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Denial (Movie)


Found in: social studies; 9-12

In 1993, Deborah Lipstadt, an American historian, published Denying the Holocaust, in which she criticized claims made by Holocaust denier David Irving. In 1996, Irving sued Lipstadt and her publisher for libel in a UK court. This was a strategic decision. Unlike libel cases in the US, English law puts the burden of proof on the defendant rather than the plaintiff. Denial (2016) (111 minutes) is not the typical court drama. Don’t expect thrilling last minutes revelations. You can expect strategy. Much of the movie takes place outside the courtroom: in restaurants, hotel rooms, judges’ chambers, and law offices, as well as at Auschwitz. It presents a personal view of a very different legal system and the compromises honorable people make to achieve a just outcome. The movie could be used in grade 9-12 history, pre-law, and journalism classes to introduce questions of free speech, the Holocaust, Holocaust denial, evidence, fact & opinion, and comparative law. The official movie website includes About the Film  with information about the actors, other courtroom dramas, and aspects of the case.

For a strictly historical look at the same case, see NOVA’s Holocaust on Trial (2000). The Companion Website  supplies a transcript, timeline of Nazi abuses, a discussion of Nazi experiments and whether the results of such experiments should be used, and links to other resources.

The following lessons and resources explore Holocaust denial and related issues of libel and freedom of the press.

Lesson plans:

  • Denial on Trial  Students research and present key claims, figures, events, and organizations associated with the notion of “Holocaust revisionism”.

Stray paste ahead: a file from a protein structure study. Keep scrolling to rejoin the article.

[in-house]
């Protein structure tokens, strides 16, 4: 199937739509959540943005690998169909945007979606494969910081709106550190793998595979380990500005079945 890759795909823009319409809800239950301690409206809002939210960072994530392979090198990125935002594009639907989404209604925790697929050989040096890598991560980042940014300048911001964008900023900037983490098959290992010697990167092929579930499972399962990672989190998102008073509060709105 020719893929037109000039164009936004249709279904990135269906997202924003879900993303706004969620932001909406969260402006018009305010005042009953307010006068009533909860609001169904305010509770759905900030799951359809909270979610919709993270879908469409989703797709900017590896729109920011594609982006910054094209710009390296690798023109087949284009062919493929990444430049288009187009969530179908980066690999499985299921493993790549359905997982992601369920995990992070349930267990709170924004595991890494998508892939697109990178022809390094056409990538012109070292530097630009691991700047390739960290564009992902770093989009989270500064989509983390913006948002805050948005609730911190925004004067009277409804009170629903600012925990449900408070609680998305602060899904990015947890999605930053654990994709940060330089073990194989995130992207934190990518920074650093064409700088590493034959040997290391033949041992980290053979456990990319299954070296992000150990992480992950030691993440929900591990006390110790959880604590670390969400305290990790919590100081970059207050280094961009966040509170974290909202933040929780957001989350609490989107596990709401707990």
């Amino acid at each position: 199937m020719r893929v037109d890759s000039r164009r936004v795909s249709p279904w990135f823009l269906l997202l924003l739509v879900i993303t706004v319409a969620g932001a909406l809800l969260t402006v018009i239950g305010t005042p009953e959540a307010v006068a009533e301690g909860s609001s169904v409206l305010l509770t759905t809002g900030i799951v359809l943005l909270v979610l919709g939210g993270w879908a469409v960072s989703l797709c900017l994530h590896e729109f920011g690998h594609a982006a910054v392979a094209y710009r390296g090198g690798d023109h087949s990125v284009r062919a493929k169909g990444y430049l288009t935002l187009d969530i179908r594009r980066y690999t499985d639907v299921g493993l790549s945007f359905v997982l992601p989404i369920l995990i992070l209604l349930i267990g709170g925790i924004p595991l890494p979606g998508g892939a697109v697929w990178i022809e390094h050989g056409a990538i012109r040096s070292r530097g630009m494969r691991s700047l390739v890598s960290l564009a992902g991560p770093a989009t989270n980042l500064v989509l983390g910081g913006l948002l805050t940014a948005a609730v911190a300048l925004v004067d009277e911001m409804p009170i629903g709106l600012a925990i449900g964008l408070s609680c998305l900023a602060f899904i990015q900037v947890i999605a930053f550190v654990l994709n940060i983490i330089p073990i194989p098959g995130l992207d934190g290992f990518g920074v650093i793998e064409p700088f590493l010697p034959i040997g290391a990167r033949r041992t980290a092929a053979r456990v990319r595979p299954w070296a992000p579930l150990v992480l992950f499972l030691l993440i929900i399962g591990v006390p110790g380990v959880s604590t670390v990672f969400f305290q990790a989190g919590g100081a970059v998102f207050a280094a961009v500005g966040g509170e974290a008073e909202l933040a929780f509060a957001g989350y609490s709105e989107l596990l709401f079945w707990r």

• Encountering Holocaust Denial  Students analyze arguments of holocaust revisionists and reflect on the motivations behind Holocaust denial.
  • Newsworthy Intentions  Students explore the legal distinction between satire and libel.
  • The Printer’s Trial  The Zenger trial (1735) helped establish truth as a defense against charges of libel and the right of the people to criticize government in print. This NEA resource provides information on the Zenger trial, libel, and the First Amendment.
  • Unit: First Amendment and Freedom of the Press  In this unit, students work in small groups to complete four activities on freedom of the press.

Internet Resources:

Books:

  • History on Trial: My Day in Court with a Holocaust Denier by Deborah Lipstadt
  • Lying About Hitler: History, Holocaust, And The David Irving Trial by Richard J. Evans
  • Denying History: Who Says The Holocaust Never Happened And Why They Say It? By Michael Shermer & Alex Grobman

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